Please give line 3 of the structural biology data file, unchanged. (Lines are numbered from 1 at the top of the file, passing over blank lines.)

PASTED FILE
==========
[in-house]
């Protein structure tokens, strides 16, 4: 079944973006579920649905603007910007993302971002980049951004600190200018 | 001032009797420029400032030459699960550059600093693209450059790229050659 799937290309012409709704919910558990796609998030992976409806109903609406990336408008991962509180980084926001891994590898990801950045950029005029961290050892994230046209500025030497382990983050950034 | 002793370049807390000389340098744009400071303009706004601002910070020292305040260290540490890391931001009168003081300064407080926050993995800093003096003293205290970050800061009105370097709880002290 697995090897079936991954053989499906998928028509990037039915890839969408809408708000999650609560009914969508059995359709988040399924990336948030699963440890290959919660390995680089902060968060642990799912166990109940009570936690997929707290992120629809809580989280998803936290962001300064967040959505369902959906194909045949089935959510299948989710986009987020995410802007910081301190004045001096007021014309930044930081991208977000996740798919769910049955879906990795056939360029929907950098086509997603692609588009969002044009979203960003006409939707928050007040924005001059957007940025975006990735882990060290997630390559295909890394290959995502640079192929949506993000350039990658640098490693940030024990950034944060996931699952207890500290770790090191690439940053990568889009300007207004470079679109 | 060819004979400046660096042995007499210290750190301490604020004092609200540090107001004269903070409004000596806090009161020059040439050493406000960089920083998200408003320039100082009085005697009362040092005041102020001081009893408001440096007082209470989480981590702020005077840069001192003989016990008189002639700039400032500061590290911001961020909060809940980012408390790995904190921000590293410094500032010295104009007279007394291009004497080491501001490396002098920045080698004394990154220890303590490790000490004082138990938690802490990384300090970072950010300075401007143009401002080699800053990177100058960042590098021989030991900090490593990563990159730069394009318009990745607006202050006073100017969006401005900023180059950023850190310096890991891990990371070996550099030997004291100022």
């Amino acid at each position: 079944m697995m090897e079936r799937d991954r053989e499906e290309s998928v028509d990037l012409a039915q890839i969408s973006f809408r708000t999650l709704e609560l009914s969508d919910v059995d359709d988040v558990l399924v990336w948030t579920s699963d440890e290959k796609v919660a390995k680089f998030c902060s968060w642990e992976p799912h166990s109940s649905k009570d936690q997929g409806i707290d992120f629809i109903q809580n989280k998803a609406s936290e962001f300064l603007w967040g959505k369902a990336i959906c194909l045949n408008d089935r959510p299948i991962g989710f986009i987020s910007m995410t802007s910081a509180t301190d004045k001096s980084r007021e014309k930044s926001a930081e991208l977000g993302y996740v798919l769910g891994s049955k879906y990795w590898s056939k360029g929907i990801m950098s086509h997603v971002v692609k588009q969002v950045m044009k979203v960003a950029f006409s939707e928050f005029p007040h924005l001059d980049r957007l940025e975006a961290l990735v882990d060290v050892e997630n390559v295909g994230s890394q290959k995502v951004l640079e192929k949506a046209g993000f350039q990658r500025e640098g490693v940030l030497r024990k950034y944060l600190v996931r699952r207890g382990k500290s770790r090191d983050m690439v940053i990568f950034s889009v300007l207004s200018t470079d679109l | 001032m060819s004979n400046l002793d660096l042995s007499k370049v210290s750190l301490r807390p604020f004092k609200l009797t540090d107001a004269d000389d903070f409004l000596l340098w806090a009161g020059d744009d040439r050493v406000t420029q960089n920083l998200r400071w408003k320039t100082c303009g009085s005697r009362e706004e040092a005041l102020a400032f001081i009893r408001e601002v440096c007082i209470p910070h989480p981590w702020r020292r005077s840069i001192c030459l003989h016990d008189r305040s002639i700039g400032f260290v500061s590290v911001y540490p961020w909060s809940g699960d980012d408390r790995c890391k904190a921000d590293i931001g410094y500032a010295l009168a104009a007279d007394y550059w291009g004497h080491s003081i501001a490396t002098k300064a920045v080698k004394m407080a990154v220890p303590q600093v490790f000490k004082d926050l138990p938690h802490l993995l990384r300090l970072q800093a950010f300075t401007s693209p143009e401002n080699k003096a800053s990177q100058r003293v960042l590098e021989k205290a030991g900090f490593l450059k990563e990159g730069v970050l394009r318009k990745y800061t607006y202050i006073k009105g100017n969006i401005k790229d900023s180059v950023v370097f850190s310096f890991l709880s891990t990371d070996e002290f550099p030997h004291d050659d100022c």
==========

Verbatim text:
């Amino acid at each position: 079944m697995m090897e079936r799937d991954r053989e499906e290309s998928v028509d990037l012409a039915q890839i969408s973006f809408r708000t999650l709704e609560l009914s969508d919910v059995d359709d988040v558990l399924v990336w948030t579920s699963d440890e290959k796609v919660a390995k680089f998030c902060s968060w642990e992976p799912h166990s109940s649905k009570d936690q997929g409806i707290d992120f629809i109903q809580n989280k998803a609406s936290e962001f300064l603007w967040g959505k369902a990336i959906c194909l045949n408008d089935r959510p299948i991962g989710f986009i987020s910007m995410t802007s910081a509180t301190d004045k001096s980084r007021e014309k930044s926001a930081e991208l977000g993302y996740v798919l769910g891994s049955k879906y990795w590898s056939k360029g929907i990801m950098s086509h997603v971002v692609k588009q969002v950045m044009k979203v960003a950029f006409s939707e928050f005029p007040h924005l001059d980049r957007l940025e975006a961290l990735v882990d060290v050892e997630n390559v295909g994230s890394q290959k995502v951004l640079e192929k949506a046209g993000f350039q990658r500025e640098g490693v940030l030497r024990k950034y944060l600190v996931r699952r207890g382990k500290s770790r090191d983050m690439v940053i990568f950034s889009v300007l207004s200018t470079d679109l | 001032m060819s004979n400046l002793d660096l042995s007499k370049v210290s750190l301490r807390p604020f004092k609200l009797t540090d107001a004269d000389d903070f409004l000596l340098w806090a009161g020059d744009d040439r050493v406000t420029q960089n920083l998200r400071w408003k320039t100082c303009g009085s005697r009362e706004e040092a005041l102020a400032f001081i009893r408001e601002v440096c007082i209470p910070h989480p981590w702020r020292r005077s840069i001192c030459l003989h016990d008189r305040s002639i700039g400032f260290v500061s590290v911001y540490p961020w909060s809940g699960d980012d408390r790995c890391k904190a921000d590293i931001g410094y500032a010295l009168a104009a007279d007394y550059w291009g004497h080491s003081i501001a490396t002098k300064a920045v080698k004394m407080a990154v220890p303590q600093v490790f000490k004082d926050l138990p938690h802490l993995l990384r300090l970072q800093a950010f300075t401007s693209p143009e401002n080699k003096a800053s990177q100058r003293v960042l590098e021989k205290a030991g900090f490593l450059k990563e990159g730069v970050l394009r318009k990745y800061t607006y202050i006073k009105g100017n969006i401005k790229d900023s180059v950023v370097f850190s310096f890991l709880s891990t990371d070996e002290f550099p030997h004291d050659d100022c």